Washington, D.C. (October 8, 2010) – The awarding of the Nobel Peace Prize to Liu Xiaobo last week prompted American leaders to praise the Nobel Committee for its decision and to Mr. Liu for his passionate fight for improved democracy in China. The White House Office of the Press Secretary said that President Obama welcomed the news, adding that it was on his mind when he received the Nobel Prize in 2009 that so many others have sacrificed so much and go unrecognized.
“That list now includes Mr. Liu, who has sacrificed his freedom for his beliefs,” Obama stated. “By granting the prize to Mr. Liu, the Nobel Committee has chosen someone who has been an eloquent and courageous spokesman for the advance of universal values through peaceful and non-violent means, including his support for democracy, human rights, and the rule of law.
“As I said last year in Oslo, even as we respect the unique culture and traditions of different countries, America will always be a voice for those aspirations that are universal to all human beings,” said Obama. “Over the last 30 years, China has made dramatic progress in economic reform and improving the lives of its people, lifting hundreds of millions out of poverty. But this award reminds us that political reform has not kept pace, and that the basic human rights of every man, woman and child must be respected. We call on the Chinese government to release Mr. Liu as soon as possible.
U.S. Speaker of the House of Representatives Nancy Pelosi also commented, noting that in 2009, Liu Xiaobo was sentenced to 11 years in prison for “inciting subversion of state power” after he authored Charter 08, an online petition by Chinese citizens calling on the Chinese government to improve its policies on democracy and human rights.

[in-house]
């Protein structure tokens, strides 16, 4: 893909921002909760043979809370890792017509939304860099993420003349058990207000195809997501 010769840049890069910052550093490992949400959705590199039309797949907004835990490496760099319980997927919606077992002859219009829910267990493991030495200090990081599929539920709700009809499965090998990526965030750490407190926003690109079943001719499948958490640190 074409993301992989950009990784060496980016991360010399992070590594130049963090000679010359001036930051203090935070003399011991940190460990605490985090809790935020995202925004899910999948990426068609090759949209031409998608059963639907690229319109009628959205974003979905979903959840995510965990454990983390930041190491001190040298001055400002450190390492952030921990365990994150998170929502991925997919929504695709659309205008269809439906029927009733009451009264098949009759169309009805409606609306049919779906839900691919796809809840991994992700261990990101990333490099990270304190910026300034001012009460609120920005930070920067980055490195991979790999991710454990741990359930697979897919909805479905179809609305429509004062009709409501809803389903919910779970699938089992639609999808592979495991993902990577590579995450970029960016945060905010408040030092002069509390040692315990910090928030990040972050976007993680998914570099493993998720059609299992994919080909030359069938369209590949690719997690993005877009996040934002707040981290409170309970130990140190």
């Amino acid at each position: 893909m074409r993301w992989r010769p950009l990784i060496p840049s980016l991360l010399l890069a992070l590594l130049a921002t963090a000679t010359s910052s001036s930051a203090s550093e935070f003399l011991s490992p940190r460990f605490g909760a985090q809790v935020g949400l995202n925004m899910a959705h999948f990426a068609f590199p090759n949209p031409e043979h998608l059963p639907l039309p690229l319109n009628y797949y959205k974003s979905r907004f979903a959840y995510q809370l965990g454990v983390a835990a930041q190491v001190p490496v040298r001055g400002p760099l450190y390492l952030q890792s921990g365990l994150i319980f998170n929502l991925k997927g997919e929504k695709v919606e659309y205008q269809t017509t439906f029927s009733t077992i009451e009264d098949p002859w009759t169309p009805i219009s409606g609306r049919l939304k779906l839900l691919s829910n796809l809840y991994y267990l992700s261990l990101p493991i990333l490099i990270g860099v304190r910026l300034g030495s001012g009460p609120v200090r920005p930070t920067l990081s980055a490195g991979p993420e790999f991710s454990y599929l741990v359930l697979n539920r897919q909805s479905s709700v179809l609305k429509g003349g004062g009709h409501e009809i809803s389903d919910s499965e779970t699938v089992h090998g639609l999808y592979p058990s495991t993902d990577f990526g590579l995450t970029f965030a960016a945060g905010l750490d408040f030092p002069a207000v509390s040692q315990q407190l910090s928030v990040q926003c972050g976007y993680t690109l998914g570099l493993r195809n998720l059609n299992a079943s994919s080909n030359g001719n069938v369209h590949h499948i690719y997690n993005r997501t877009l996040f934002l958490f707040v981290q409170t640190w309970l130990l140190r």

“As this year’s recipient of the 2010 Nobel Peace Prize, Liu Xiaobo joins the pantheon of great leaders for non-violence, justice, and freedom throughout history,” Pelosi stated.
“Liu Xiaobo is a champion for the best hopes of humankind, a courageous advocate for democracy and human rights in China, whose only crime was putting his political views into writing,” she added. “His message of reform is an inspiration to the entire world. He and fellow activists deserve the attention and partnership of freedom-loving people everywhere.
“I continue to call for Liu Xiaobo’s immediate and unconditional release, and for the Chinese government to adhere to its own constitution and respect the rights of the Chinese people.”
U.S. Congressman David Wu (OR-1st), said he was delighted to wake to the news that Liu Xiaobo had been awarded the Nobel Peace Prize.
“In February of this year, I joined six of my congressional colleagues in nominating Liu Xiaobo for the prize because of his longstanding non-violent struggle to stand up for the fundamental rights of his fellow citizens,” stated Wu. “Mr. Liu’s impassioned work to give voice to the voiceless and to sacrifice his own freedom in the fight for freedom in China underscores the unyielding courage that befits the Nobel Peace Prize.”
Congressman Wu is the co-founder of the House Global Internet Freedom Caucus and a member of the Congressional-Executive Commission on China, which monitors human rights and the development of the rule of law in China.
“Liu Xiaobo’s recognition as a Nobel Peace laureate should serve as a wake-up call to the Chinese government to be a responsible player in the international community and to uphold the human rights guaranteed under its own constitution and international law,” he added. “China should release Liu Xiaobo immediately.”